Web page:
But let’s take a step back for a second. It isn’t as if key risks to the market are going away.

All eyes are currently on the Fed, which is releasing its monetary policy decision Wednesday. Markets are anticipating several interest rate increases this year, but will be hanging on the words of Fed Chair Jerome Powell to see just how many. If there is any indication that the Fed will be hiking many times over the coming years to stave off high inflation, markets will expect a slowdown of economic growth.

If the Fed suggests it will reduce the size of its balance sheet sooner rather than later, long-dated Treasury bond yields could pop again. Less demand from the Fed would lower bond prices and lift their yields, which has already happened this year. Higher long-dated bond yields make future profits less valuable, causing stock valuations to decline.

The Fed’s comments may not necessarily surprise markets at this point, but they will at least outline why stocks have had such a rough ride of late. “We expect the Fed to acknowledge the near-term risks to growth, but ultimately to maintain its newfound hawkish stance,” wrote Lauren Goodwin, economist and portfolio strategist at New York Life Investments. But “if the Fed is forced to hike rates quicker… the risk of a slowdown in the real economy increases.”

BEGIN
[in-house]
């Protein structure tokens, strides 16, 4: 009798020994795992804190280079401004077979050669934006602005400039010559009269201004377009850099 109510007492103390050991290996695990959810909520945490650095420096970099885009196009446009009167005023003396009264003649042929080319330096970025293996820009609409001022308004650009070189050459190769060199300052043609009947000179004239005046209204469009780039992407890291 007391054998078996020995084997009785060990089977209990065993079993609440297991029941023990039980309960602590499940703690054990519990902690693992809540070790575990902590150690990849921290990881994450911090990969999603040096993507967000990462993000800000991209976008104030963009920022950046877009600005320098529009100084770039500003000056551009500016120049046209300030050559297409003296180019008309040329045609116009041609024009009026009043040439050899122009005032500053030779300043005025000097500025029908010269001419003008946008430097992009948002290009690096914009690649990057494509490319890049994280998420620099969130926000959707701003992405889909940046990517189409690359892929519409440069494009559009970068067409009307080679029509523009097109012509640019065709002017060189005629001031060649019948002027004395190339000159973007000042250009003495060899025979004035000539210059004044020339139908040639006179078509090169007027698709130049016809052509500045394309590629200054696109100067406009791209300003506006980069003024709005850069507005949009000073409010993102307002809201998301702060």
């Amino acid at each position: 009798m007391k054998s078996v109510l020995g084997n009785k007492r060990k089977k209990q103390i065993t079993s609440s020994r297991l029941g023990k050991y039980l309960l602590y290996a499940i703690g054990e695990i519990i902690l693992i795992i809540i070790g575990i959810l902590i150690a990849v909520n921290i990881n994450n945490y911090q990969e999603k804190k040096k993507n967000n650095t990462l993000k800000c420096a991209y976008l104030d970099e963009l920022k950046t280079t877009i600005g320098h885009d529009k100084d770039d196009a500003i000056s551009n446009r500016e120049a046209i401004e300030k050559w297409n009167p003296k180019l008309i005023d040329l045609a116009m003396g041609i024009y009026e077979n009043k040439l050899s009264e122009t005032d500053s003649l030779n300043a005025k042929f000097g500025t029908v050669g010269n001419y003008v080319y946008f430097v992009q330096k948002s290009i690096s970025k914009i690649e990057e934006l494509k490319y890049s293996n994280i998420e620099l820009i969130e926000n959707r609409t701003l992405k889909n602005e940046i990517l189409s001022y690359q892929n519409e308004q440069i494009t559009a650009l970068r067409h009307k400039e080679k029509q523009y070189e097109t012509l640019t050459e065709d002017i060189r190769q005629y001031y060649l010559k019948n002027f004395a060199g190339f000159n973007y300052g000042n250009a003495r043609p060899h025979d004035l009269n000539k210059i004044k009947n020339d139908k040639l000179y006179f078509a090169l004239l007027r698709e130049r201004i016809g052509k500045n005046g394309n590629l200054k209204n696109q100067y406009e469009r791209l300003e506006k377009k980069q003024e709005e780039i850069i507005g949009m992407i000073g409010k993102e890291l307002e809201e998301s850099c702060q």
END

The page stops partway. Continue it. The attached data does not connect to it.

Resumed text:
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Just watch the Fed Wednesday afternoon.

Hopefully, for investors, upcoming earnings reports can help bring stocks higher—or at least soften the blow.

More than 100 companies in the S&P 500 report results this week, with Big Tech player


microsoft

(ticker: MSFT) likely the most important in the day ahead. Sharing the earnings spotlight with Microsoft are


Johnson & Johnson

(JNJ),


Verizon Communications

(VZ),


Texas Instruments

(TXN),


General Electric

(GE),


modern

(MRNA), and others.

But so far, better-than-expected earnings beats haven’t done the trick. While the majority of S&P 500 companies are beating earnings estimates, according to Wells Fargo, the average S&P 500 stock reaction in the day after an earnings beat was down 0.3%, as of Monday.

That often happens when companies are valued too richly; the expected profit stream is already reflected in the stock price.